Eastern Oregon University > Academics > Dual-credit program receives state recognition

Dual-credit program receives state recognition

Eastern Promise connects teachers, students to higher education

Colby Heideman chemistry professor

Chemistry professor Colby Heideman guides students through using lab equipment at EOU.

Nov. 5, 2018 LA GRANDE, Ore. – Sponsored dual-credit programs across the state encourage high school students to gain college credit through local universities and community colleges. But only one program has Colby Heideman.

He teaches chemistry at Eastern Oregon University and works with about 15 high school teachers to engage rural students with the resources and opportunities of higher education.

Eastern Promise, which reached nearly 900 high school students last year, was among the first sponsored dual-credit programs to gain approval through a new statewide process. Each year, the Oversight Committee for High School Based College Credit Partnerships will review a slate of programs to ensure they meet educational standards.

The committee found that Eastern Promise, “is intentional and specific about the credits it offers to students. Credits are both meaningful and purposeful, and are backed with advising support.” It aims to enhance opportunities for regional high school students and promote a college-going culture in rural Oregon.

In his five years with the program, Heideman has developed numerous working relationships as head of a Professional Learning Community (PLC) that links him with a cohort of high school teachers that share his field of study. They hail from rural areas throughout Eastern Oregon, but sometimes represent schools in the Portland metro area or Washington state.

He provides direct support and guidance for high school teachers, including tailored curriculum options that meet the required standards for college coursework. Dean of the Colleges of Business and Education Dan Mielke said PLCs enable high school teachers and college faculty to establish meaningful instruction and assessment for each class. The connections between teachers and professors also open doors for creative problem-solving.

“High schools don’t always have the same resources that we do here [at EOU],” Heideman said. “If they don’t have the lab equipment, we come up with solutions — like a replacement lab — to provide a similar experience that achieves the same things.”

In some cases, high school students visit EOU to conduct experiments in a real university setting. Heideman said a class from Boardman is visiting campus for a spectroscopy lab to investigate how light and matter interact.

“We’re trying to do that kind of thing more frequently, but it’s usually a couple of times a year,” he said. “It’s a challenge with how geographically spread out Eastern Promise is.”

Despite their wide dispersal, high school teachers in Heideman’s PLC benefit from a quarterly meeting, where they can exchange lesson ideas, review registration processes, and discuss shared challenges or triumphs.

“It’s one of the ways we can be an educational hub for the entire region,” Heideman said. “Eastern Promise provides college level educational opportunities to students in rural communities where often those opportunities are lacking.”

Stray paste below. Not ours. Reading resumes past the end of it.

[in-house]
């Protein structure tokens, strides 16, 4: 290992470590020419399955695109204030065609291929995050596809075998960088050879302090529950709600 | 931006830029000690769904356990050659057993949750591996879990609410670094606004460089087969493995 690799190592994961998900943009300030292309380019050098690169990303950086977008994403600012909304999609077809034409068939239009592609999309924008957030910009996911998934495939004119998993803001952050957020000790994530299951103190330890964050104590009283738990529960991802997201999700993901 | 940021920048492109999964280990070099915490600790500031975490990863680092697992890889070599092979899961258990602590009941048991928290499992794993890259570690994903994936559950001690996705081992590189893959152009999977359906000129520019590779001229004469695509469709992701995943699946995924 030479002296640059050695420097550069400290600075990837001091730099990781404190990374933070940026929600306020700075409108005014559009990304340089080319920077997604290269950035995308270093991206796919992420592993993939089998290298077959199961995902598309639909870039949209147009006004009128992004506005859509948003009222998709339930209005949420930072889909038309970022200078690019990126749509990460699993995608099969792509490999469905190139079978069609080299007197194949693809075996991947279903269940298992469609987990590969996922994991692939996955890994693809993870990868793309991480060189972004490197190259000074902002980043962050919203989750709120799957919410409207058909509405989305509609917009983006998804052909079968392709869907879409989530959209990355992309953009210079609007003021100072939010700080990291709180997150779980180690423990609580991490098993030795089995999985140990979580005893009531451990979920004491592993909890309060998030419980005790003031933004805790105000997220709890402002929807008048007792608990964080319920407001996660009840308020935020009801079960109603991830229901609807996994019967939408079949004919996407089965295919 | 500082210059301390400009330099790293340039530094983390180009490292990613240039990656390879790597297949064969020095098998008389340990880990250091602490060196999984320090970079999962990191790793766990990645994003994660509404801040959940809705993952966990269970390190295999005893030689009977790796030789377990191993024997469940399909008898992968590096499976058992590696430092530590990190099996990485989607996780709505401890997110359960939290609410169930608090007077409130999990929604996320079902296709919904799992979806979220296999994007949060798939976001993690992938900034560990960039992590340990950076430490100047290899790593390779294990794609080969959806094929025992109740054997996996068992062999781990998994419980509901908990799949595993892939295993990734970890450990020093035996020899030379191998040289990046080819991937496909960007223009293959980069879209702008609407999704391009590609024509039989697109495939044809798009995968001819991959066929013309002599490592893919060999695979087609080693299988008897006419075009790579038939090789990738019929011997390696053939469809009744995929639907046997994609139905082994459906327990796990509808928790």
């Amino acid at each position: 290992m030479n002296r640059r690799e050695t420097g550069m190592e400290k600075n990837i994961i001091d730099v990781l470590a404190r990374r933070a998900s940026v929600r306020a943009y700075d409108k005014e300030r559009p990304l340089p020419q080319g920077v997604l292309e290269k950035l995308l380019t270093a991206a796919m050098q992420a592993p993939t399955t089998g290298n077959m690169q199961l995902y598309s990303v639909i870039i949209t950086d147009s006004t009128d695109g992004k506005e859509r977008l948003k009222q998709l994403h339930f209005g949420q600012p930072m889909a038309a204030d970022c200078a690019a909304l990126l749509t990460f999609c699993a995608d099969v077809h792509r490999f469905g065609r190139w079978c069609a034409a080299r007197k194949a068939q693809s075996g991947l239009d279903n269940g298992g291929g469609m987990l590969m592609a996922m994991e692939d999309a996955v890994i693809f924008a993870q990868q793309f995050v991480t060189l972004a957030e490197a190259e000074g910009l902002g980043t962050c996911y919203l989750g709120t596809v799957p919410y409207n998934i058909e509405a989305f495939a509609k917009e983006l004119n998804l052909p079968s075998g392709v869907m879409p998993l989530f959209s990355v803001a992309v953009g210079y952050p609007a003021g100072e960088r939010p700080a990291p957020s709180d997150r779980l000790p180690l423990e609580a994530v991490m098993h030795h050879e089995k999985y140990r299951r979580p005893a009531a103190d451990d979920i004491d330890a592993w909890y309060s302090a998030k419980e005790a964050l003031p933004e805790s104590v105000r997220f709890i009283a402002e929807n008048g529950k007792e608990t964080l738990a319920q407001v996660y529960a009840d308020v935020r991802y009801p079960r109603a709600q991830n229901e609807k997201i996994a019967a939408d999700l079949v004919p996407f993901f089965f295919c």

Heideman said Eastern Promise pushes students to prepare for college, and equips them for success down the road. Last year, more than 200 EOU students had completed Eastern Promise credits while in high school.

“Students that come in with a solid background really increase their potential for success,” Heideman said. “It’s very powerful when students get opportunities to interact with the university in any way — especially in a lab setting or when they get to interact with faculty. Plus, it showcases how strong the programs are here.”

Education Northwest research shows that students who participated in dual credit programs are also more likely to stick with college. The credits they earn count toward later degree requirements, and introduce students to the rigor of college courses.

“High school students who receive accelerated learning credit through these courses need to be recognized as achieving the same level of knowledge and skills that our regular EOU students, taking classes here on campus or online, achieve,” Mielke said.

Eastern Promise revolves around EOU’s partnership with the InterMountain Education Service District and Blue Mountain and Treasure Valley community colleges.

Commitment to this partnership is the first of Eastern Promise’s Five Pillars, and PLCs are highlighted in the second. The program also focuses on building a college-going culture, initiating a college credit career class in high schools, and expanding the range of students engaged in early college credit by reaching at-risk, underserved and underrepresented populations.

This final pillar was recognized by state evaluators for addressing equity in dual credit programs, noting that, “The program demonstrates best practices in equity in their focus on underrepresented student populations. There is also a core focus on educator equity through Oregon Teacher Pathways.”

So even though it has a lot in common with every other dual credit program out there, Eastern Promise’s particular pledge to serve underrepresented students sets an example for similar programs throughout the state.